kid. I'm just going to sayit right like. We want our kids
to sleep peacefully and all that,and you know, it's at the end
of a long day for us towrite and so I read. I'm just
that's those only sons words. DamWe didn't say that. I try not
to go there too much in mymarketing of the book, but it's absolutely
that. I'm just so I cansay that here, and this is it.
This is exactly, you know,honestly, this and you know I
really appreciate you and again, oneof the things that one of the reasons
for this podcast is to provide platformto people who have these ideas and,
with generosity and with love and withcontribution, push through and have the courage
to share a little part of themselves, and so I really thank you for
that. And Beautiful Book, youknow, and it's a book for everybody
and a wonderful addition to moving thattwenty percent needle in the right direction.
You know, it's for anyone whoyou know is listening to this and who,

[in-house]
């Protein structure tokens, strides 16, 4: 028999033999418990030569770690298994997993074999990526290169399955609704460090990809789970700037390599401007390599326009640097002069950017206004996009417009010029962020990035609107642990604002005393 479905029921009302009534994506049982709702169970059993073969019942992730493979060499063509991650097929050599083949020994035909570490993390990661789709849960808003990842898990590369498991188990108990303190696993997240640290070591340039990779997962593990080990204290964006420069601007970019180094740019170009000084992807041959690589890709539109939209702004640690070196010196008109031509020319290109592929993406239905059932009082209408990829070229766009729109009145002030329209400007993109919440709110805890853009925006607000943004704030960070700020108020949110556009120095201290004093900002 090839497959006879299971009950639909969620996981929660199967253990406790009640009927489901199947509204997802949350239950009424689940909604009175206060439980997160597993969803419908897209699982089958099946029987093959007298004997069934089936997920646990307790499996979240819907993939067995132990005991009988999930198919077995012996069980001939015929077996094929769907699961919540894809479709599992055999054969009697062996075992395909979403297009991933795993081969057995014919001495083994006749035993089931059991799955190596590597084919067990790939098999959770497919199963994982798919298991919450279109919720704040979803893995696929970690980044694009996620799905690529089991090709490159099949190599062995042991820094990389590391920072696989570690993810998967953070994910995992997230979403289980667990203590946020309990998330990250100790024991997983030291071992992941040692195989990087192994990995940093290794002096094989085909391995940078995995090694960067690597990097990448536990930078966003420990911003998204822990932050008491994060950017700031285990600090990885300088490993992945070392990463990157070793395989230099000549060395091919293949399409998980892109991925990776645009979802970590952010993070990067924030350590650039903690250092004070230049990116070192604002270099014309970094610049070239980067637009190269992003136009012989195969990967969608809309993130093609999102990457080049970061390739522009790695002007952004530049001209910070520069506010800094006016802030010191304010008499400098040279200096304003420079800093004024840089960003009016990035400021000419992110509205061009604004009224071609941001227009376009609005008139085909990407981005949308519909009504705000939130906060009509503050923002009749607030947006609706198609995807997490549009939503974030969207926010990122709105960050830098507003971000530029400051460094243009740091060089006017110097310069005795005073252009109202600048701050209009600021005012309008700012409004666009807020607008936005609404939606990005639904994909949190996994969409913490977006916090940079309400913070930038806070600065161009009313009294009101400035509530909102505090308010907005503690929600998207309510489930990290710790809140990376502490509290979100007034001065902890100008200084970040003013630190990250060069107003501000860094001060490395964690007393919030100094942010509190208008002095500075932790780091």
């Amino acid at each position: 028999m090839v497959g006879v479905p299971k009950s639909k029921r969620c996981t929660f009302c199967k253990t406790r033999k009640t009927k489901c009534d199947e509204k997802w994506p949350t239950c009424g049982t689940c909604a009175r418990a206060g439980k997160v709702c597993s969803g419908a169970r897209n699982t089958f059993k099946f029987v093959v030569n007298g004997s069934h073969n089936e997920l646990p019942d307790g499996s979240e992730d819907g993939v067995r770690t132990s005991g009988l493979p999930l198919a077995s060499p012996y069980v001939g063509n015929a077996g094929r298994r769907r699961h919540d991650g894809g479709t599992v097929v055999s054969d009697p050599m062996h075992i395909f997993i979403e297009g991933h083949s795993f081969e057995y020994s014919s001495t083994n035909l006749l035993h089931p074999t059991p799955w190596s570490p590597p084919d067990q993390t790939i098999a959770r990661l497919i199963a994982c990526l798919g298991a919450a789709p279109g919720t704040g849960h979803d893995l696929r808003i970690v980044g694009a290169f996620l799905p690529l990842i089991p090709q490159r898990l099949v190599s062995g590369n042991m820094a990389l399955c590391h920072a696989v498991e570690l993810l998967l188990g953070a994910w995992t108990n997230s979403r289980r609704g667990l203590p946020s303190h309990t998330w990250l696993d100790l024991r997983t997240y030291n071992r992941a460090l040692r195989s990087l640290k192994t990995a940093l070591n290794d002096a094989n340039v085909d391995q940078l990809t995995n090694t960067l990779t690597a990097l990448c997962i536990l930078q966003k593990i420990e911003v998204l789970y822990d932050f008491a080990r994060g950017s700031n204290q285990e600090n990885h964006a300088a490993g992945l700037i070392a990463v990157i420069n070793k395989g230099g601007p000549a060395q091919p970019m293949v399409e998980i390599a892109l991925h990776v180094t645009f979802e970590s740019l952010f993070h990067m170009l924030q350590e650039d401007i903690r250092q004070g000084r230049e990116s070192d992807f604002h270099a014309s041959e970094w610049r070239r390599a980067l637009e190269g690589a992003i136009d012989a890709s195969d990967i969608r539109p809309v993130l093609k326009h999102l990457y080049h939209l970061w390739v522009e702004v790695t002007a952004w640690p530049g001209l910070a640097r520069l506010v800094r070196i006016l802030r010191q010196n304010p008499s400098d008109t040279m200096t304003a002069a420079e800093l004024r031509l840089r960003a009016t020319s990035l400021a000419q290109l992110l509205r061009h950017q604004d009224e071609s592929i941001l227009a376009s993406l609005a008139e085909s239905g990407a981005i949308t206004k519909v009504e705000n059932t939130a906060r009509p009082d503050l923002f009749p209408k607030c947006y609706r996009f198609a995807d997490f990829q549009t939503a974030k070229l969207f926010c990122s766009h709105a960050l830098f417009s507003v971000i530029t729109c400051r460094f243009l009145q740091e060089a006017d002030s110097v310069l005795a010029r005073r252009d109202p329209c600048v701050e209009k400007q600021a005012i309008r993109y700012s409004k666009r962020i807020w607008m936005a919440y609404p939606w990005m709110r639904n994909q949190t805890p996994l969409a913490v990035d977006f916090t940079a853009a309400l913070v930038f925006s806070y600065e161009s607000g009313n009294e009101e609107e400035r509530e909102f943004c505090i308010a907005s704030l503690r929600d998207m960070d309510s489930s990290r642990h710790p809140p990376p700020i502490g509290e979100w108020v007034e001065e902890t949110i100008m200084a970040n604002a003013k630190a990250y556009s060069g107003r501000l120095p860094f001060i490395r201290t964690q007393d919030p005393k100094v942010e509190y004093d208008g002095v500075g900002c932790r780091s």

I think this is a great wayto be inspired to go and create
more and more stories, whoever youare, whether you're a person of color
or not. You know, let'smake this world of fantasy that we create
for our children, that's sometimes iscloaking a solution, you know, let's
make that world really reflect the worldthat we live in today and the world
that were wanting to move toward,which is a world of inclusion and love
and generosity and contribution. One ofthe things that I do intentionally for myself,
not to myself but for myself,is I tell people my plans.
More accountability, I think, likeyou said, a year more now probably